A recent Rasmussen poll showed that 85% of Americans support the right of a religious photographer not to participate in a gay-marriage ceremony.  A petition to the U.S. Supreme Court asking for review is due by mid-November.

Breitbart News legal columnist Ken Klukowski is senior fellow for religious liberty at the Family Research Council and on faculty at Liberty University School of Law. Follow him on Twitter @kenklukowski.
It is likely that this ruling will be challenged in higher courts.  What the outcome will be is unknown.  But some initial observations are in order.

Firstly, notice that homosexual "marriage" is legal non-existent nullity in New Mexico.  Nevertheless, the state supreme court decided that human rights legislation forbad any refusal of service, regardless of the conscience of those involved.  Human rights--or, more accurately, spurious human rights dogma--trumps religious convictions.  Imagine how the courts will decide in those state where homosexual "marriage" is legalised. 

Secondly, note the reasoning of one of the justices.  The law now requires Christians to compromise their faith.  In the conflict between society's demands and the demands of God, society must win.  It is what a multi-cultural society demands.  No less is expected.  People are free to do what they like in the privacy of their own heads.  But when it comes to civic and civil matters, the state and secular humanism and multi-culturalism trumps every time.  It is one of the strengths of the republic, we are told.  And if any disagree or demur or do otherwise, they will be punished by the state, lest the republic be undermined.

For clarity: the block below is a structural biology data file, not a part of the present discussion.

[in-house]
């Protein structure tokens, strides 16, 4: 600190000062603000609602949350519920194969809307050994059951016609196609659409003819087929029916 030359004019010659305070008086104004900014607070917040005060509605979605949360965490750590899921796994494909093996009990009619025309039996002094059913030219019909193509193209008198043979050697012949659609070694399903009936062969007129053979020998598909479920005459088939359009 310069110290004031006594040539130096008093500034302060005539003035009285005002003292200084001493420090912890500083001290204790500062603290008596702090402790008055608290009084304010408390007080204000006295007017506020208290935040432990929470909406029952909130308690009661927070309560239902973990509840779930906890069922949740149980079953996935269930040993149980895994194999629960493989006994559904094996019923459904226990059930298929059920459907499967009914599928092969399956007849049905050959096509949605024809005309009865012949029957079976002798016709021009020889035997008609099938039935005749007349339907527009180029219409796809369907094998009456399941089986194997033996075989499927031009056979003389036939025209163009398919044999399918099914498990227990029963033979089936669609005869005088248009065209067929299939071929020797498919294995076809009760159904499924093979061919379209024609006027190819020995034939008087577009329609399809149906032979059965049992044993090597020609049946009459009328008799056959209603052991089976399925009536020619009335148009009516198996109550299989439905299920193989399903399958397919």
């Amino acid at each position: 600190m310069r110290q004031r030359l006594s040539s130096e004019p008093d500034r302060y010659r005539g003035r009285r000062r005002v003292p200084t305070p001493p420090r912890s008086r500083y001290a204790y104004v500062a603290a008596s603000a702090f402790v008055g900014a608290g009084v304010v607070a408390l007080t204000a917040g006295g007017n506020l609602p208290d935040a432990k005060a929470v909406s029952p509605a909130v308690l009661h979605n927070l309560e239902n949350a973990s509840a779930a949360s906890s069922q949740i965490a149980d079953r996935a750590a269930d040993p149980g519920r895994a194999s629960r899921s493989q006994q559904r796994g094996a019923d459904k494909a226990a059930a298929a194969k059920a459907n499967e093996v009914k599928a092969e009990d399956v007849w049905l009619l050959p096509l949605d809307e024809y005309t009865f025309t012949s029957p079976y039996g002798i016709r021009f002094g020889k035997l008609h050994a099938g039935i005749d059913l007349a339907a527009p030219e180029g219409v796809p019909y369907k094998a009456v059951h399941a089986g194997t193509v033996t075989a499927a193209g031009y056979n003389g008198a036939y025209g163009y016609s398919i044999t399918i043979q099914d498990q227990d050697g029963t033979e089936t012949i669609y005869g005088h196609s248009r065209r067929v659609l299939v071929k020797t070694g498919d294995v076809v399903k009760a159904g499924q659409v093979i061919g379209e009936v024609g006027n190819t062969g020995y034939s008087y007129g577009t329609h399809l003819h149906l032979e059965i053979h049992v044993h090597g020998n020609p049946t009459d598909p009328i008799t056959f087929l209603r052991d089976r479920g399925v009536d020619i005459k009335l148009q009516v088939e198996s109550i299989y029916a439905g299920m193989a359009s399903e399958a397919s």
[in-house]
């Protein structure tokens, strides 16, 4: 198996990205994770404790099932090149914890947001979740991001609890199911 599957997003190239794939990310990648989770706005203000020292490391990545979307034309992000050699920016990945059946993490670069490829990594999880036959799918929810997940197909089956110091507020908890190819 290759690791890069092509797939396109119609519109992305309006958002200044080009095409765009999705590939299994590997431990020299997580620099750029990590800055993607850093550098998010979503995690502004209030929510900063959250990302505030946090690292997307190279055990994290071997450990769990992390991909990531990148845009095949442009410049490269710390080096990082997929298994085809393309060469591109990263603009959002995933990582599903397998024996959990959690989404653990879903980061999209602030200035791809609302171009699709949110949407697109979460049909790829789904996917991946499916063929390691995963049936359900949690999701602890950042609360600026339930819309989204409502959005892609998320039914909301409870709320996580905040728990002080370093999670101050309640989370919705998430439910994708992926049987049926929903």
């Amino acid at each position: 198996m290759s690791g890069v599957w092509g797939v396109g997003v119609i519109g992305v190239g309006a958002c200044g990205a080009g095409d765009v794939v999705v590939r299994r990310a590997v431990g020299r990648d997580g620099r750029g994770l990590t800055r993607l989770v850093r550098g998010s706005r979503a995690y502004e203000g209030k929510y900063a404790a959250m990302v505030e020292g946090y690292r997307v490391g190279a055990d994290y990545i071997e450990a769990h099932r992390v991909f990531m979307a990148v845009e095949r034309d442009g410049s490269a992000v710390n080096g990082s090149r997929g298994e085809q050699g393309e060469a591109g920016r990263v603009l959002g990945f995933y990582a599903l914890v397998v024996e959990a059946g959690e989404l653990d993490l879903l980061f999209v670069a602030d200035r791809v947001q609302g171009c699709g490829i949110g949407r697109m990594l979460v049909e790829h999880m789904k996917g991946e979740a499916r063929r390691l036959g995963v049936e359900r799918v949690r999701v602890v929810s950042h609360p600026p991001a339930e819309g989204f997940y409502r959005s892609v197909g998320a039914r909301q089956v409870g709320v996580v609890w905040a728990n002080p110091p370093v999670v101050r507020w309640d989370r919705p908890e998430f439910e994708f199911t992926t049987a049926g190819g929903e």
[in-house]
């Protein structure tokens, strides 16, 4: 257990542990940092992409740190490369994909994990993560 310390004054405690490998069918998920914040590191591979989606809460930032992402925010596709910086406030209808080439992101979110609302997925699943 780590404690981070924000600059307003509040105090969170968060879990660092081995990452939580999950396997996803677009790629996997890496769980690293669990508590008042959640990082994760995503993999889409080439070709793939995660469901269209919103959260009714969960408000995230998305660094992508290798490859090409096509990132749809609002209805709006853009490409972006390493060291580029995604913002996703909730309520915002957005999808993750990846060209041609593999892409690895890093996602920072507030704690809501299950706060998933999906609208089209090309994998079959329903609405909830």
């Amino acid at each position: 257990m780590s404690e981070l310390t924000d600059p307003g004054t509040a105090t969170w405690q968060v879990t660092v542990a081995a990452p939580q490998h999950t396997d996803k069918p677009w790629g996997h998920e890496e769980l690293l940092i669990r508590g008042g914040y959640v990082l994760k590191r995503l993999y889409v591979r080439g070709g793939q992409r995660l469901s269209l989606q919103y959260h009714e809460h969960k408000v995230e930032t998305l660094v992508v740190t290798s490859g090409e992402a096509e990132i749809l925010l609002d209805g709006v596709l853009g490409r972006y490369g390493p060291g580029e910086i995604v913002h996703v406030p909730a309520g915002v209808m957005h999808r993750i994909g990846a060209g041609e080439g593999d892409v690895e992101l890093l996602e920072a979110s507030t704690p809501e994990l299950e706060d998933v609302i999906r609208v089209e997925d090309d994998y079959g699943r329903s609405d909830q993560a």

The battle-lines are becoming clearer: secular humanism versus the Lord Jesus Christ.  All Christians in the West are going to have to face this.  It is best now that we prepare ourselves, our children, and grand-children for it.  But how to prepare?  The best preparation is one of faith.  It is to re-commit, to resolve again to be the Lord's servants.  The challenge of Joshua to our fathers at the great covenant renewal of Shechem is as relevant today as it was then: choose you this day whom you will serve.  Will you serve the gods your fathers used to serve in Egypt or those of  the Amorites around you? But as for me and my house, we will serve the Lord.  (Joshua 24: 15)

Facing Joshua's challenge, and answering it as he did, both for himself and his household, in heart, in truth, and in integrity, is the essential preparation for the tests that lie ahead.